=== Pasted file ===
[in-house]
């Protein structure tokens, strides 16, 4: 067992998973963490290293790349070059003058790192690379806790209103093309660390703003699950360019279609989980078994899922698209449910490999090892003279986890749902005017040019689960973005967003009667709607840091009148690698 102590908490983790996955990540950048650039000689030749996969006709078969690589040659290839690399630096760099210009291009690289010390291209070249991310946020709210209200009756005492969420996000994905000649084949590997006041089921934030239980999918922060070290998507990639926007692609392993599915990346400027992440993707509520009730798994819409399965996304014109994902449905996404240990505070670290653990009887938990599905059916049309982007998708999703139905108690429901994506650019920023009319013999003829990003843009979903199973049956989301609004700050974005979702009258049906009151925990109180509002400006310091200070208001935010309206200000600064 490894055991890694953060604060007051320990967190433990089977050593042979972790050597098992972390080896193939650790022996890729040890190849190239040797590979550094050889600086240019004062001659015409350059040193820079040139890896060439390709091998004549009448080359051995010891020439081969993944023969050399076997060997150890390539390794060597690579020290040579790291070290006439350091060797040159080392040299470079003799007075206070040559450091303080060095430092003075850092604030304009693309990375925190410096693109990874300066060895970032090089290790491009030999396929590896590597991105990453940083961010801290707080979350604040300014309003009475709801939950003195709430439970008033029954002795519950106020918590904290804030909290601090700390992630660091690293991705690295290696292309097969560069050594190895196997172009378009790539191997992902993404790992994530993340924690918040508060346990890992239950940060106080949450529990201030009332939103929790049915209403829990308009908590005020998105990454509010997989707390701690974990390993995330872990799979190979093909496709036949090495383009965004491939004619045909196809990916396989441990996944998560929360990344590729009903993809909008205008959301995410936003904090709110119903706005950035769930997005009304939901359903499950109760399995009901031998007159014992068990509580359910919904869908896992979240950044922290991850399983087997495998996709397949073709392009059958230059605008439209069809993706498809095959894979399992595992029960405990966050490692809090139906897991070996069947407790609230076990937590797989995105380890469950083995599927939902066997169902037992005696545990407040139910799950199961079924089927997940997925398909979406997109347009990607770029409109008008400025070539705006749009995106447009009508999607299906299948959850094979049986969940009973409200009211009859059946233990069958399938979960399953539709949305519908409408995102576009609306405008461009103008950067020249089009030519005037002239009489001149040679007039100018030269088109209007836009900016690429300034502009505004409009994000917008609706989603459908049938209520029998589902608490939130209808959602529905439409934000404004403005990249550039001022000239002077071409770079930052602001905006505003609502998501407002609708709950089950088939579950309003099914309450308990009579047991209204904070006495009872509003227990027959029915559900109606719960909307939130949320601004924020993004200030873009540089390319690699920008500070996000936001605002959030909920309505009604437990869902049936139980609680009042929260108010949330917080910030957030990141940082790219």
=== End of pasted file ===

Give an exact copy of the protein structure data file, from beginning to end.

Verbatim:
[in-house]
């Protein structure tokens, strides 16, 4: 067992998973963490290293790349070059003058790192690379806790209103093309660390703003699950360019279609989980078994899922698209449910490999090892003279986890749902005017040019689960973005967003009667709607840091009148690698 102590908490983790996955990540950048650039000689030749996969006709078969690589040659290839690399630096760099210009291009690289010390291209070249991310946020709210209200009756005492969420996000994905000649084949590997006041089921934030239980999918922060070290998507990639926007692609392993599915990346400027992440993707509520009730798994819409399965996304014109994902449905996404240990505070670290653990009887938990599905059916049309982007998708999703139905108690429901994506650019920023009319013999003829990003843009979903199973049956989301609004700050974005979702009258049906009151925990109180509002400006310091200070208001935010309206200000600064 490894055991890694953060604060007051320990967190433990089977050593042979972790050597098992972390080896193939650790022996890729040890190849190239040797590979550094050889600086240019004062001659015409350059040193820079040139890896060439390709091998004549009448080359051995010891020439081969993944023969050399076997060997150890390539390794060597690579020290040579790291070290006439350091060797040159080392040299470079003799007075206070040559450091303080060095430092003075850092604030304009693309990375925190410096693109990874300066060895970032090089290790491009030999396929590896590597991105990453940083961010801290707080979350604040300014309003009475709801939950003195709430439970008033029954002795519950106020918590904290804030909290601090700390992630660091690293991705690295290696292309097969560069050594190895196997172009378009790539191997992902993404790992994530993340924690918040508060346990890992239950940060106080949450529990201030009332939103929790049915209403829990308009908590005020998105990454509010997989707390701690974990390993995330872990799979190979093909496709036949090495383009965004491939004619045909196809990916396989441990996944998560929360990344590729009903993809909008205008959301995410936003904090709110119903706005950035769930997005009304939901359903499950109760399995009901031998007159014992068990509580359910919904869908896992979240950044922290991850399983087997495998996709397949073709392009059958230059605008439209069809993706498809095959894979399992595992029960405990966050490692809090139906897991070996069947407790609230076990937590797989995105380890469950083995599927939902066997169902037992005696545990407040139910799950199961079924089927997940997925398909979406997109347009990607770029409109008008400025070539705006749009995106447009009508999607299906299948959850094979049986969940009973409200009211009859059946233990069958399938979960399953539709949305519908409408995102576009609306405008461009103008950067020249089009030519005037002239009489001149040679007039100018030269088109209007836009900016690429300034502009505004409009994000917008609706989603459908049938209520029998589902608490939130209808959602529905439409934000404004403005990249550039001022000239002077071409770079930052602001905006505003609502998501407002609708709950089950088939579950309003099914309450308990009579047991209204904070006495009872509003227990027959029915559900109606719960909307939130949320601004924020993004200030873009540089390319690699920008500070996000936001605002959030909920309505009604437990869902049936139980609680009042929260108010949330917080910030957030990141940082790219």